So you should talk with your personal trainer about this issue, inform him on your migraine diagnosis, the fact that the intense session you had triggered migraine attack and of the need to avoid intense workouts and prefer mild aerobic exercise. Perhaps in the future you can increment the degree of intensity, but that should be done very gradually. Of course as you seem to be aware attention to regular sleep schedule, proper eating and hydration is necessary.

I remain at your disposal for other questions.

Above answer was peer-reviewed by : Dr. Chakravarthy Mazumdar
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Follow up: Dr. Olsi Taka (4 minutes later)
I'm scared that the speech confusion (not knowing the right word, not being able to spell words, forgetting people's names, stuttering) is seizures and not migraine, even though I was told otherwise.
Yes, the training was very intense with heavy weights. I have scoliosis and noticed my neck straining and hurting really bad towards the end of the workout. Would this be a factor? If so, what would be a better way of strength training to reduce muscle tension that can cause these migraines and auras? After the aura clears I am so naseated.
doctor
Answered by Dr. Olsi Taka (15 minutes later)
Brief Answer:
Read below

Detailed Answer:
Seizures can be of many types, so one can't exclude them completely, but I do not think they are likely in your case. There is no loss of consciousness so one can't speak of a generalized seizure and those symptoms are not a typical focal seizure presentation either. The association with the migraines make migraine with aura a much more likely cause, I do not see any reason to suspect seizures.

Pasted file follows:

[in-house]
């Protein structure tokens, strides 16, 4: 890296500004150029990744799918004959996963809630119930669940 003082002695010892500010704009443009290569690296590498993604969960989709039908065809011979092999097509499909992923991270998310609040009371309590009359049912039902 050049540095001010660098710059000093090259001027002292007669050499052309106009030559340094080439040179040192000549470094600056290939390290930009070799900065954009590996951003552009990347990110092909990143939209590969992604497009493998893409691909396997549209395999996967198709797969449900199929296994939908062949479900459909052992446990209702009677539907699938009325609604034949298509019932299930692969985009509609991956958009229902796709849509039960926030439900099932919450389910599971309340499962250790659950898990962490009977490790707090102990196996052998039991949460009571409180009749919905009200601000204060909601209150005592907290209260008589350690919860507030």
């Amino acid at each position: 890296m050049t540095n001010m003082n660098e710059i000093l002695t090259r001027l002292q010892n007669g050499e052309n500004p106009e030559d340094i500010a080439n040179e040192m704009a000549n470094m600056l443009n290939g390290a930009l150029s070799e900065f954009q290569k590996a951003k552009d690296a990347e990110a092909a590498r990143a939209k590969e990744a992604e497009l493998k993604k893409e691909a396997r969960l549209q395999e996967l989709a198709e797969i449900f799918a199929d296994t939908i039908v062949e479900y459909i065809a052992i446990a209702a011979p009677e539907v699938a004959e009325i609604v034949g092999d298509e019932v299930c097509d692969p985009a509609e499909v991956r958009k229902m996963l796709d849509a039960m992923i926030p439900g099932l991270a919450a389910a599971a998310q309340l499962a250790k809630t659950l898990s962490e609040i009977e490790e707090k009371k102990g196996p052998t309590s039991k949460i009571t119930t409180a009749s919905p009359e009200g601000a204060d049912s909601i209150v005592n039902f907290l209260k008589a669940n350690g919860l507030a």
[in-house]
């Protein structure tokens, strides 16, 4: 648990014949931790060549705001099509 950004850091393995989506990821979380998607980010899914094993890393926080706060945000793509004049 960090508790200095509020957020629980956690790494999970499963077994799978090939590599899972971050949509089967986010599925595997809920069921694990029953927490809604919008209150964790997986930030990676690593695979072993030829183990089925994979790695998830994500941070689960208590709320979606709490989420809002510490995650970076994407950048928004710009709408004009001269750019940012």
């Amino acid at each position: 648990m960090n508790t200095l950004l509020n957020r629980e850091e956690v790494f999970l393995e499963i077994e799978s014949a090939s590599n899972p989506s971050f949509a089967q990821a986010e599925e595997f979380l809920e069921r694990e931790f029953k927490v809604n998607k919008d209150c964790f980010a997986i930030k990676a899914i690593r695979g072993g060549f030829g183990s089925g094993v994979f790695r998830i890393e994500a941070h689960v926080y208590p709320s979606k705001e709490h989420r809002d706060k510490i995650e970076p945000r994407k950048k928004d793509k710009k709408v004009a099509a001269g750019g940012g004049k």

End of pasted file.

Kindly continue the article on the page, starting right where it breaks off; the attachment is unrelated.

Neck straining doesn't help and it is an indicator of how intense that work out has been. I am a little puzzled by the choice of heavy weight workouts because migraine apart that type of exercise shouldn't really help with your scoliosis either, adding extra weight on the spine doesn't benefit it.
The exercises you should prefer as I said are moderate aerobic activities like jogging, cycling, brisk walking, aerobics. Swimming is an excellent sport as well which doesn't put any weight on your spine and wouldn't affect the scoliosis. 3 times a week 30 minute sessions of the above activities are most appropriate for the first 2 months, then you can try to increase if you are feeling fine.

Let me know if I can further assist you.
Above answer was peer-reviewed by : Dr. Chakravarthy Mazumdar
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Follow up: Dr. Olsi Taka (4 minutes later)
Would I be able to strength train with light weights more reps as opposed to heavy weights or would this still trigger migraine? The reason I ask is I currently have no access to a swimming pool. I'm trying to tone my muscles as I lose weight without straining them enough to cause migraine.

Thanks so much for your help
doctor
Answered by Dr. Olsi Taka (9 minutes later)
Brief Answer:
Yes it can be tried.

Detailed Answer:
In principle yes, it is not the weights in itself which trigger migraine, it is the straining. As I said moderate is the key word.
I can't say which is the weight you should be using, there is not an exact threshold beyond which one gets migraine and what is a light weight for someone may be heavy for another. So you have to try it to know it.